Sometimes they get it right. And sometimes even – I mean, you want intelligent reviews. I’ve had really nice reviews, it’s better reading them than the nasty ones, but some have completely missed the point, really, so I had rather have an intelligent review with a few reservations. This book hasn’t had many reviews, but there is one in the Sunday Times that I was very pleased with (you may read it here). And he pointed out one poem that he thought was a bit weak and I thought that actually I agree with him, that’s fine. I should have worked harder on that one or left it out. But basically it was nice. So yes, I do. I get quite nervous when the book comes out and I fear that everyone will say horrible things about it. There are also two kinds of bad reviews. There are those when the person genuinely just does not like your poems and that is fair enough, but there are the spiteful ones. I had a few of those as well.
JF: Is there anything you dislike about poetry? A cliché? A figure of style?
I was asked to write for The Poetry Review (I can send you a copy of it). I was asked to write a manifesto and when I read other people’s manifestos I realized I had never read such load of pretentious stuff. So I wrote one and I said some things about writing poetry.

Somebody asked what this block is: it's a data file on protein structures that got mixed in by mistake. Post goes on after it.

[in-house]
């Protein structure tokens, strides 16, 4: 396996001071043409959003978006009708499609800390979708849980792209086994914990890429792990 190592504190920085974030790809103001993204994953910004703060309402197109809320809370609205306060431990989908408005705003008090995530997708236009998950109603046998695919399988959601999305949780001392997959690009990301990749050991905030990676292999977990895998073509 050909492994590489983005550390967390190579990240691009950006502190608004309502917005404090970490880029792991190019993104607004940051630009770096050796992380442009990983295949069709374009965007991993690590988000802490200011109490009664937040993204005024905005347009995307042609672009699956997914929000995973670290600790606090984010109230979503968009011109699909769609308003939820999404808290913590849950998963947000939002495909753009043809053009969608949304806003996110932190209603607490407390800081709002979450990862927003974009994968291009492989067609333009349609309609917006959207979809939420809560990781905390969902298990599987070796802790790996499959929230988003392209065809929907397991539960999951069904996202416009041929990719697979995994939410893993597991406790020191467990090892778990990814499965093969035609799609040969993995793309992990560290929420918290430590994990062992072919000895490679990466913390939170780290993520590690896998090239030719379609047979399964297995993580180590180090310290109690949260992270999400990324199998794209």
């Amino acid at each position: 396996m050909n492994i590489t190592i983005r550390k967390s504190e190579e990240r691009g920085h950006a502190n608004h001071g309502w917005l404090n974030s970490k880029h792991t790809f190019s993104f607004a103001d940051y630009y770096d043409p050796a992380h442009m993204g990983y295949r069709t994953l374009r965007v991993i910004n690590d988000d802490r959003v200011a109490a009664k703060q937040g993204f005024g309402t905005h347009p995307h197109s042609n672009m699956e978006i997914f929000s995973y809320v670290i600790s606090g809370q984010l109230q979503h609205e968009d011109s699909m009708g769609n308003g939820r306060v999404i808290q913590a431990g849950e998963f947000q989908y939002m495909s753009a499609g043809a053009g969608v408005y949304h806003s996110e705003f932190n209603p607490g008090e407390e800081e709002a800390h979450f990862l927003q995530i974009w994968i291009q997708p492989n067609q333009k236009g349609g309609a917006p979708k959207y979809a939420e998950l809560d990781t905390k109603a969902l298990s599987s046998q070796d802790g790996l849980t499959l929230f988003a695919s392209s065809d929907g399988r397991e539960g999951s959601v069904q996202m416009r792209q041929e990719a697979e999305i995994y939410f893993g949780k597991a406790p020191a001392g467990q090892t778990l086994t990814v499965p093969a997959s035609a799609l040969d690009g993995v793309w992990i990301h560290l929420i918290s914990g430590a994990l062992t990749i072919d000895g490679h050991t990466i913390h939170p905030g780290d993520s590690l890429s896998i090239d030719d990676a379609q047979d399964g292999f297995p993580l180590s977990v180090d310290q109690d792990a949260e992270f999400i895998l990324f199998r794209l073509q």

There is this thing I wish people would not do in rhyming poems: when they rhyme a plural word like friends with a singular word like send, it drives me mad. And there is a bit in the House of Pooh Cornerwhen Eeyore is trying to write a poem and he has a problem, because he realises that “friends” and “send” don’t rhyme. He alters “friends” to the singular. But then he has to put an “s” on “send”. He sees that you can’t rhyme “friends” with “send” or “friend” with “sends”. So he gets confused about it all, he can’t write his rhyming poem because of this problem. Nowadays, poets just ignore the problem and that really annoys me. I am also annoyed by this certain kind of poncy poetry words. I like plain language, as you have seen, but I think the most important is tone of voice, it’s what I call authenticity in tone, you can tell if a poet is being honest. Sometimes I get into the wrong register, it is inflated, and then I have to read a few good poets to bring me down to earth, so that I am actually being myself and not putting on a special voice for poetry. But my main problem with modern poetry is there is just so much of it I just can’t understand. And I am not stupid. I have read a lot of poetry. I was talking about this to a friend of mine, he has a PhD in twentieth-century poetry and he is a poet and we were talking about this book that neither of us could understand and I said "if I can’t understand it and you can’t understand it, then who is it for?"